“Let food be thy medicine and medicine be thy food.”
And here we are, hundreds of years later watching research catch up with his wisdom.
So what kind of medicine is food? Is food really a mood adjuster? A study by British and American researchers found that people who ate more than two servings of fruits and vegetables daily reported higher levels of happiness than those who ate less. Moreover, the more produce you eat, the more your mood can improve. In fact, in this study, people who at 7 to 8 servings of fruit and vegetables a day were happiest of all.
Without question, food affects mood and the more fruits and vegetables you consume the better. Certain foods in the Real Food Therapy Guide that are shown to be helpful to foster mood improvement include brown rice, cucumber, apples, and cabbage.
Switching gears, while it’s good to strive for the natural produce, it’s also important to understand how other foods can be fueling depression. Perhaps more importantly is how certain foods affect inflammation, which is associated with depression.
In fact, according to some doctors, research has demonstrated that depression is frequently associated with gastrointestinal inflammations and autoimmune diseases as well as with other ailments in which chronic low-grade inflammation is a significant contributing factor.
As understandings of inflammation and its relationship with depression grow, some are beginning to wonder if the primary cause of inflammation may be the dysfunction of the “gut-brain axis.”
According to a study reprinted on the website Green Med Info:
“… [A]n increasing number of clinical studies have shown that treating gastrointestinal inflammations with probiotics, vitamin B, D and omega 3 fatty acids, through attenuating proinflammatory stimuli to brain, may also improve depression symptoms and quality of life. All these findings justify an assumption that treating gastrointestinal inflammations may improve the efficacy of the currently used treatment modalities of depression and related diseases.”
Further, since the functioning of our gut bacteria play a significant role in our overall health and are closely related to our diets, certain foods could be attacking our bodily systems without us even being aware of it. For example, processed foods and sweetened drinks, when consumed in high amounts, can negatively impact our gut bacteria because processed foods harm the healthy microflora. In addition, sugars of all kinds feed bad bacteria and yeast, as well as promote systemic inflammation.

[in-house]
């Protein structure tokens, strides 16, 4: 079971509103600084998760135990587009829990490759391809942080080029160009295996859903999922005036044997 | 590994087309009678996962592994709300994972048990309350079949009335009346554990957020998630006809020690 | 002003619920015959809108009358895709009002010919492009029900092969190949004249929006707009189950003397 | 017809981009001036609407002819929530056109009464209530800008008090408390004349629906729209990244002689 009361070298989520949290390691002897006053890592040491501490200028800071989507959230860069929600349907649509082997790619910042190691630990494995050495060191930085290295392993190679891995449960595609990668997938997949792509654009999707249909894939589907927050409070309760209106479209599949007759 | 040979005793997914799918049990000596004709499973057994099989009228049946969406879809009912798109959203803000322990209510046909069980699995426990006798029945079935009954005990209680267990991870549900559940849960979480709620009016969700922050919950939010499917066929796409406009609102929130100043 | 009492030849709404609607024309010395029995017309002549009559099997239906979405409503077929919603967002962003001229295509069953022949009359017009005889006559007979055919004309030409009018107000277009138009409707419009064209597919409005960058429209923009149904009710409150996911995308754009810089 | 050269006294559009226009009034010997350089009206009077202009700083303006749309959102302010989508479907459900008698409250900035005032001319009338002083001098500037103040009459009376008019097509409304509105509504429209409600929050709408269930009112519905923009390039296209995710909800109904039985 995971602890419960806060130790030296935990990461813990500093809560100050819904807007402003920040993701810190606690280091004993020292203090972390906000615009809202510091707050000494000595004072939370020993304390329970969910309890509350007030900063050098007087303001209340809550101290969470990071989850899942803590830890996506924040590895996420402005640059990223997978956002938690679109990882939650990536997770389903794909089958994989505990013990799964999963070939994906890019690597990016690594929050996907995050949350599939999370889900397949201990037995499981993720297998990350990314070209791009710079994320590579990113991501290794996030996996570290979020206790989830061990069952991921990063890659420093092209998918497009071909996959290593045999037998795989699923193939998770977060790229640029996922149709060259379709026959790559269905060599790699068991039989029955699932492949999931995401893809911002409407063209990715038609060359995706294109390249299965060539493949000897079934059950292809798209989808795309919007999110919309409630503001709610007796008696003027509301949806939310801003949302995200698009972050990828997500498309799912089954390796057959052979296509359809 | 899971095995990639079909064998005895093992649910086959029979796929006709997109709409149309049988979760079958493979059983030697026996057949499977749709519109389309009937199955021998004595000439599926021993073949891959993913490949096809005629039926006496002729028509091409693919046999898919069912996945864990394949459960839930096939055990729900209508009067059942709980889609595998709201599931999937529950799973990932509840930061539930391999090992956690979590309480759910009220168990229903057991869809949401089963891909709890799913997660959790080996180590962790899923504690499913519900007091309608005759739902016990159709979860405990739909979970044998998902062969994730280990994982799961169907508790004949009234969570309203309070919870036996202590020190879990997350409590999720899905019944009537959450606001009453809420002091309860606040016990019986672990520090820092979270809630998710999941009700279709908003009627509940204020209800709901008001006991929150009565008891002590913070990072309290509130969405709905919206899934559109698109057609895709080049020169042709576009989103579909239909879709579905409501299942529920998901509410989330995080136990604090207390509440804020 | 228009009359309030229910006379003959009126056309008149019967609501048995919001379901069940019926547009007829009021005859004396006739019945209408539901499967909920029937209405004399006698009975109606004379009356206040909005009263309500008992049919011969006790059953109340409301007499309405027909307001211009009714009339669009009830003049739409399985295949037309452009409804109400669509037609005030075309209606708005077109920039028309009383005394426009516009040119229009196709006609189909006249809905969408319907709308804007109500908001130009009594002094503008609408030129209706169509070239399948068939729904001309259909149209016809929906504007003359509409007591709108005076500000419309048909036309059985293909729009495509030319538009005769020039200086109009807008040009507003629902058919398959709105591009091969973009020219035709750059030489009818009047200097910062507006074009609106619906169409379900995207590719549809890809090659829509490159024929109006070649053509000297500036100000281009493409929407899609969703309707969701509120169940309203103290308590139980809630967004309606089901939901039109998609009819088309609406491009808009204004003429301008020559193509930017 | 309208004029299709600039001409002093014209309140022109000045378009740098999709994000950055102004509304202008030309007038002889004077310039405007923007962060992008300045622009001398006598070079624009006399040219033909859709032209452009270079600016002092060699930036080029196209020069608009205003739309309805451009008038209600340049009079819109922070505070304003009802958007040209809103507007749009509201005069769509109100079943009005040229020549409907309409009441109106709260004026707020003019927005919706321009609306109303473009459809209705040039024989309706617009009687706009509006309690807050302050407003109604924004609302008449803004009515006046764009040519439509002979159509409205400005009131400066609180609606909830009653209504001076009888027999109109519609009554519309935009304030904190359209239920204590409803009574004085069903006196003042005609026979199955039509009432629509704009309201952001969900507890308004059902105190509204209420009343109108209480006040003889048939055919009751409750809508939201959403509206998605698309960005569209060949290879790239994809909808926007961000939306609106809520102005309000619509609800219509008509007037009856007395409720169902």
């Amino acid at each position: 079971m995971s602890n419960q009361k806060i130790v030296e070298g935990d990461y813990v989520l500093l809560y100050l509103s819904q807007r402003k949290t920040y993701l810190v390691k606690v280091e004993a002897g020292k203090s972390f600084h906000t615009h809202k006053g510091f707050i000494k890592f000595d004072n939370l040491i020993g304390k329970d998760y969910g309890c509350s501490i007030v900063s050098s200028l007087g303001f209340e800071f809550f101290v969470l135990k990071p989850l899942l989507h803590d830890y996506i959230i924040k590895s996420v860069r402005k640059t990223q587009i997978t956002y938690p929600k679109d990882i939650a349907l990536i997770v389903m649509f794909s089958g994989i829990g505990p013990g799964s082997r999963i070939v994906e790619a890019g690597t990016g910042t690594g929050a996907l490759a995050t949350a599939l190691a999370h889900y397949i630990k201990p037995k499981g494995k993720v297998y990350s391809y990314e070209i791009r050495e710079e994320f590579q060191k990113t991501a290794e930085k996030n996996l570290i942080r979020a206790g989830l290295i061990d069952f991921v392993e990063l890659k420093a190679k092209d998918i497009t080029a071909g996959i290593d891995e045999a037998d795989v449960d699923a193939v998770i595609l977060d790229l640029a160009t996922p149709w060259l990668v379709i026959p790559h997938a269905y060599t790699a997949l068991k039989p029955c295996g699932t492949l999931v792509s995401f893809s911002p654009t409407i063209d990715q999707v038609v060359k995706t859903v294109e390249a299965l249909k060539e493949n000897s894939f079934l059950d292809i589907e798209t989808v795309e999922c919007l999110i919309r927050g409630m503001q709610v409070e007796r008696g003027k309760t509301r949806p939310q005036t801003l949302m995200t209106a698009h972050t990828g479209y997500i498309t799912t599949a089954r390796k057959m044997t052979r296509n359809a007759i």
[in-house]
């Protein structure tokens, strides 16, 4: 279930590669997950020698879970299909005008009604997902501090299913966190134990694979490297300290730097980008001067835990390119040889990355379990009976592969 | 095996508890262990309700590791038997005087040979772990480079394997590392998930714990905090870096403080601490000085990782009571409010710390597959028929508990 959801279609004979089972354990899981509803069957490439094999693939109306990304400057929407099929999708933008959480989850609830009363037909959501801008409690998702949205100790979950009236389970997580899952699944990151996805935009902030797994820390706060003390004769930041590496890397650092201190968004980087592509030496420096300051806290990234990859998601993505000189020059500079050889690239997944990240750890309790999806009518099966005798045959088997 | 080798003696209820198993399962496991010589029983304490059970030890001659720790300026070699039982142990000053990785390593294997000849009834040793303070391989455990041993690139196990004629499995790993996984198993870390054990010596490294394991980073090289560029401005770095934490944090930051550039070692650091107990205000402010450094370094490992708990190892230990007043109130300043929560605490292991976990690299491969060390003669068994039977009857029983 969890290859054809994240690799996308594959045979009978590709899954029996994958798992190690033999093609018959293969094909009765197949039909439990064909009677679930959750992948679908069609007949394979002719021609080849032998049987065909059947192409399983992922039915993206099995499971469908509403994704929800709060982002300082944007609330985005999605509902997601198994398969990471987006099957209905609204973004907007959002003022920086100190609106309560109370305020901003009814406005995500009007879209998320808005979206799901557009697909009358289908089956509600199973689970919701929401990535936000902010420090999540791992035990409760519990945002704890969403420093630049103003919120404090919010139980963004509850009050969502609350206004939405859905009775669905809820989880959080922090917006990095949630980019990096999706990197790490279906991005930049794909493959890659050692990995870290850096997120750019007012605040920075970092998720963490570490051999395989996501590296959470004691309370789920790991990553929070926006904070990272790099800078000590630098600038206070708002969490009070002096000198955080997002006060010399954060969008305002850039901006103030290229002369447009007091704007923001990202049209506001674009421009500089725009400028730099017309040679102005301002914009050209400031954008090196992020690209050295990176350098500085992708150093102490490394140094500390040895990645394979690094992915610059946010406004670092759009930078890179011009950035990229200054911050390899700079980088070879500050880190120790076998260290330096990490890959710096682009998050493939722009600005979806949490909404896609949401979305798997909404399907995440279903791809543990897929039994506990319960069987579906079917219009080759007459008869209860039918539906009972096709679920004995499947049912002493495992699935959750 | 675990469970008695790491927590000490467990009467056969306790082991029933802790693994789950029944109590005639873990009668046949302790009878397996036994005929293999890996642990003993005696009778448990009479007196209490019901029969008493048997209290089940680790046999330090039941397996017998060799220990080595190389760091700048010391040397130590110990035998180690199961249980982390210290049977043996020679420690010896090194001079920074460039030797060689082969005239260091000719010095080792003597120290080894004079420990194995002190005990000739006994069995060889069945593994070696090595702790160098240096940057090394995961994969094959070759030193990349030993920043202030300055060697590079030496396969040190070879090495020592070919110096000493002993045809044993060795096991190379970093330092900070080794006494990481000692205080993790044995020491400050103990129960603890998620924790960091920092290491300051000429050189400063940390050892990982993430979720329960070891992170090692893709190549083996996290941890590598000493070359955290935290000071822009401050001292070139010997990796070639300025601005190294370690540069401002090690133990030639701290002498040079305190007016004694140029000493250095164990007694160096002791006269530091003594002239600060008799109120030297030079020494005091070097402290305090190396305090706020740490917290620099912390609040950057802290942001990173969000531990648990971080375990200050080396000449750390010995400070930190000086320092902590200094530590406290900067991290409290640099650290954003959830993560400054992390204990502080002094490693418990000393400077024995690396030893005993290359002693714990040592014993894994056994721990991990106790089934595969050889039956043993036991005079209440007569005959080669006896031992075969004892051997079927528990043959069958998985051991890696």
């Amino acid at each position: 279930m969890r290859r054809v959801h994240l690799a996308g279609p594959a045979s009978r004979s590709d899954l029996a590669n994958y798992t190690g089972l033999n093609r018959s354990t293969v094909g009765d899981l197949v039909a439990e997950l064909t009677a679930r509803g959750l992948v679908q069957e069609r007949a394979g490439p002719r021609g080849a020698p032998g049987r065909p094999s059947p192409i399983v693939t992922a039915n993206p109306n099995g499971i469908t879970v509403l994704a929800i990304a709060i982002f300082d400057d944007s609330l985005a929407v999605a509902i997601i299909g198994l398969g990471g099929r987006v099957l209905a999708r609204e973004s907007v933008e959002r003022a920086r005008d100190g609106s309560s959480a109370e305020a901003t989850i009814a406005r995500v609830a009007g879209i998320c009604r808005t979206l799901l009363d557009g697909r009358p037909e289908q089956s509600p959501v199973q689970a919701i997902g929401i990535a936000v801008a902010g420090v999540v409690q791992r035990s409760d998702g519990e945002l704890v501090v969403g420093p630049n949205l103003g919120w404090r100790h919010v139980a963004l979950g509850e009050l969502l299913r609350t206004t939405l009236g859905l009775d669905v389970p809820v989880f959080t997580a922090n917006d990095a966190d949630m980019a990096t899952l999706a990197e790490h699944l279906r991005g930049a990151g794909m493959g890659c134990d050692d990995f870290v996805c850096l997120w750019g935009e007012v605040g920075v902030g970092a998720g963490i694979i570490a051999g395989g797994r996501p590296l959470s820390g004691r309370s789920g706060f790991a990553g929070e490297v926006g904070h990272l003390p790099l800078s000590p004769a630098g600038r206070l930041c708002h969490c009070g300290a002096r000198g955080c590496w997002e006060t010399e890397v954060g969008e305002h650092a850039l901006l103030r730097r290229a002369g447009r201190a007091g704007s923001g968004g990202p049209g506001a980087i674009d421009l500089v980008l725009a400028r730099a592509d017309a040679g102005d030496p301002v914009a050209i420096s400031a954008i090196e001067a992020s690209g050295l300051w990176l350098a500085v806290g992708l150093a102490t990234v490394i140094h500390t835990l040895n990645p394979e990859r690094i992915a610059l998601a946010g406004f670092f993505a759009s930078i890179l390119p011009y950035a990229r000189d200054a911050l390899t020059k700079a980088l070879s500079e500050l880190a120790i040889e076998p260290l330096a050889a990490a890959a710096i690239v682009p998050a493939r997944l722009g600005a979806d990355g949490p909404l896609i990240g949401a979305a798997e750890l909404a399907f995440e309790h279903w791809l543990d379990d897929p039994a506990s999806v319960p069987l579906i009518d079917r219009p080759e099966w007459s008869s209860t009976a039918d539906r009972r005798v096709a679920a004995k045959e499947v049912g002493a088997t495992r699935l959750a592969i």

So What’s the Best Route to Boost Your Mood with Food from Your Gut?
1. Consider brown rice, cucumber, apples, cabbage and other recommendations in the Real Food Therapy Guide that are not pasteurized because pasteurization destroys healthy bacteria.
2. Consume omega-3 fats: Found in vegetable oils and fish oils, these are commonly recommended for mood boosting purposes. I personally prefer Krill Oil, which provides a great combination of healthy omega-3 fats. I provide reasons why Krill Oil might be better than Fish Oil.
3. Look into Probiotics While getting real foods to support your mood is always a wise choice, it does not hurt to consider probiotics, which are quickly becoming a very popular supplement along with vitamin D. I have used several different brands and would recommend PB 8 because it offers a much larger array of healthy bacteria than most probiotic products out there.
Probiotics are known to have a direct effect on brain chemistry, transmitting mood- and behavior-regulating signals to your brain via the vagus nerve, which is yet another reason why your intestinal health can have such a profound influence on your mental health, and vice versa. For more info on probiotics, visit this page.
Two other important factors to address gastrointestinal inflammation that may also help relieve depression are:
4. Get Your Vitamin D
Studies show that people with the lowest levels of vitamin D were 11 times more prone to be depressed than those who had normal levels. The recommendation for getting vitamin D with sunlight is usually 20 minutes of direct sunlight exposure to the face and arms a day. But, in the winter and for those who prefer to stay out of the sun for concerns with skin cancer, supplementation is more preferable.
In fact, one of my clients asked me today about vitamin D amounts and I referenced my previous article about it. If you take a vitamin D supplement, you should have it monitored because like any other fat soluble vitamin the body stores it and too much is not a good thing. At the same time, large studies with over a 100,000 subjects described by Life Extension have shown that up to 5,000 IU are safe, even though that number seems high to most folks using vitamin D supplements.